Done right, A/B testing increases engagement and can enhance campaign effectiveness. It can also give you a complete understanding of your audience’s preferences. Some guidelines:
- Keep it simple(KISS). Test basic elements first: subject lines, “from” names, and email copy. It doesn’t take too much time or creative work to come up with a few simple tests.
- Standardize email send times. When running any A/B test, be sure to normalize your send times. Remember everyone sends Tuesday morning now so try other days and times. Do your best to send emails together at the optimal send time for your subscribers. It is important to include a copy of your Control Marketing Creative when measuring new versions.
- Choose your sample sizes wisely. If your sample size is too small, you may be calling a winner without actually having one. As a good rule of thumb, make sure that you have at least 1,000, more if you have a large list, observations for any test. For instance, if you’re running a subject line test, you need at least 1,000 opens per email to see statistical significance.
- Test one element at a time. It’s tempting to test more than one variable at a time. You need to be able to measure specific results. Assuming the more you test, the bigger the impact is bad practice, and you wouldn’t know the individual improvements or failures in each variable. Test one variable at a time, measure the results, and roll out the winners!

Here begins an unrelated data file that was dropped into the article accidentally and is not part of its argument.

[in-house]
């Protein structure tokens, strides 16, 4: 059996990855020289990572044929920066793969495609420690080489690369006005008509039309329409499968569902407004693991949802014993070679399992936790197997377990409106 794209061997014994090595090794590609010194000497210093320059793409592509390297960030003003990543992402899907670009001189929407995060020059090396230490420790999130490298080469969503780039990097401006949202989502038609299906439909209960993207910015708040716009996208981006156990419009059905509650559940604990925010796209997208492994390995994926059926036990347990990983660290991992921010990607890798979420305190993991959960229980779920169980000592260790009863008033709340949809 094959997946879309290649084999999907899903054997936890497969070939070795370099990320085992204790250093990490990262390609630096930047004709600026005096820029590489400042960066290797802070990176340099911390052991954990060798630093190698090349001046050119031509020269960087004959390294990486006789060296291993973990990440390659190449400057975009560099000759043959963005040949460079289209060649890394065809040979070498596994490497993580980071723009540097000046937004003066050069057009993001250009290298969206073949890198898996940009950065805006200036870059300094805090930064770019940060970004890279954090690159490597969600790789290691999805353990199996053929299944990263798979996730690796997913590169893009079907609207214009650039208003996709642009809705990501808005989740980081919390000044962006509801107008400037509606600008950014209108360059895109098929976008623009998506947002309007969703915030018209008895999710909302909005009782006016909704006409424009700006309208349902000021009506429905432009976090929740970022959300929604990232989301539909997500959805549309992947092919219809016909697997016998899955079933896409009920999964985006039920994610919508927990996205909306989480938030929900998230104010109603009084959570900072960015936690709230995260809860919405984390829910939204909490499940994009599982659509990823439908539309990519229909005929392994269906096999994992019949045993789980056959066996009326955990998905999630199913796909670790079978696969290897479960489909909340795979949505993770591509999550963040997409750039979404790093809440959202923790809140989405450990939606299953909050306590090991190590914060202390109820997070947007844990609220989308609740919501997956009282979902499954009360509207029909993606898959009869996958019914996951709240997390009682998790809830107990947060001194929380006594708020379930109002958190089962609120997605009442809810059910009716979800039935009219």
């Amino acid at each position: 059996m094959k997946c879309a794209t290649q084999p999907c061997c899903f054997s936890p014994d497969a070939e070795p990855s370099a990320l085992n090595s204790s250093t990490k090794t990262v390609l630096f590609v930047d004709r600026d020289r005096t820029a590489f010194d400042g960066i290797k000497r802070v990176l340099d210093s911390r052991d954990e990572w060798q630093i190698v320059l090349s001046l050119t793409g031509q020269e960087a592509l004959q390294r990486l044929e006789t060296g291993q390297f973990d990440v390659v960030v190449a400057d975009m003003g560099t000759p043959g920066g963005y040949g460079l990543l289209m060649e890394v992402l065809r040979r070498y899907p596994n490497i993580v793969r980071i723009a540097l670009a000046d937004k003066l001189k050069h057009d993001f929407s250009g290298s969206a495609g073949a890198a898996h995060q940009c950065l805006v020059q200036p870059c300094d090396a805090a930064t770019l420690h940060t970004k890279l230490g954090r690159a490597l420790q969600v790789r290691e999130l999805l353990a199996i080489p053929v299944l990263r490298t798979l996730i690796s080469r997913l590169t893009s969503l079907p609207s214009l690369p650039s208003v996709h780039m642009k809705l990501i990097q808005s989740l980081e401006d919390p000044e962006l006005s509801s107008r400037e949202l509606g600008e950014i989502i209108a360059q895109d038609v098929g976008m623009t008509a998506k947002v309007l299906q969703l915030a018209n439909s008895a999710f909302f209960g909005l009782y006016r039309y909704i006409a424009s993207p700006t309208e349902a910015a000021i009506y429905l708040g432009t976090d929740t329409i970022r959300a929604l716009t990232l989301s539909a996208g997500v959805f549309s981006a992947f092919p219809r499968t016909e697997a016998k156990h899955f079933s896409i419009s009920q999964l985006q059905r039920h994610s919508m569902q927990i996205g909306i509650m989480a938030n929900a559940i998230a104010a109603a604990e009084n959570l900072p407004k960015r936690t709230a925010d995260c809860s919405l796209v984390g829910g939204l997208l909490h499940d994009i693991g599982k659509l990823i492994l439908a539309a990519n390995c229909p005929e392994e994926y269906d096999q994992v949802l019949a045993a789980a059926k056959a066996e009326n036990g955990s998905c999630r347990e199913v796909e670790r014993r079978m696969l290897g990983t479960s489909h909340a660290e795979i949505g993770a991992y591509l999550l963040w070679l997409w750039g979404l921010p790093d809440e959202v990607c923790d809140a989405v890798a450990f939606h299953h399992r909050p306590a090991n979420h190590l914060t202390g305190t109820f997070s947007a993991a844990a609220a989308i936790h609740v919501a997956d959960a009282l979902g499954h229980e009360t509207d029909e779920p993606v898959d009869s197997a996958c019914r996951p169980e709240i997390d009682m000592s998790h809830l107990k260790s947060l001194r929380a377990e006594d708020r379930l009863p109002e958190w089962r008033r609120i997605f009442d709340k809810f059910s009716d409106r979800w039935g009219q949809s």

- Listen to your test results, do not hold them up side by side and guess. Remember, the recipient is not seeing them side by side and you are going to see testing results that make little or no sense. But email marketing isn’t a cupcake competition. The best, most engaging email might not be the prettiest or your favorite. This is not about taste or style—it is about getting the customer to engage. Trust the data!
Email Metrics to Track
Let’s review these are the key elements to track in your email marketing:
- Total number of emails sent
- Total number of emails delivered
- Deliverability rate: Delivered emails vs. sent emails
- Unique number of emails opened
- Open rate: Opened emails vs. delivered emails (monitor the percentage) Use this metric when you’re evaluating your subject line tests.
- Unique number of email clicks
- Click-to-open rate: Unique clicks vs. unique opens (monitor the percentage)
- When you’re running an A/B test involving unique body elements within the email such as copy, call-to-action, or imagery, the clickthrough rate is the key metric to monitor. Your subject lines stay the same, again test one new element at a time.
- Click through rate: Unique clicks vs. emails delivered (monitor the percentage)
- A/B tests for subject lines can use the opens rate metric. Look for subject lines that outperform the control or master creative.
- Monitor unique number of unsubscribes. Unsubscribe rate: Unique unsubscribes vs. emails delivered. Did your subject line trigger a higher unsubscribe rate?
Hope this gives some insight on the best practices for testing your email marketing.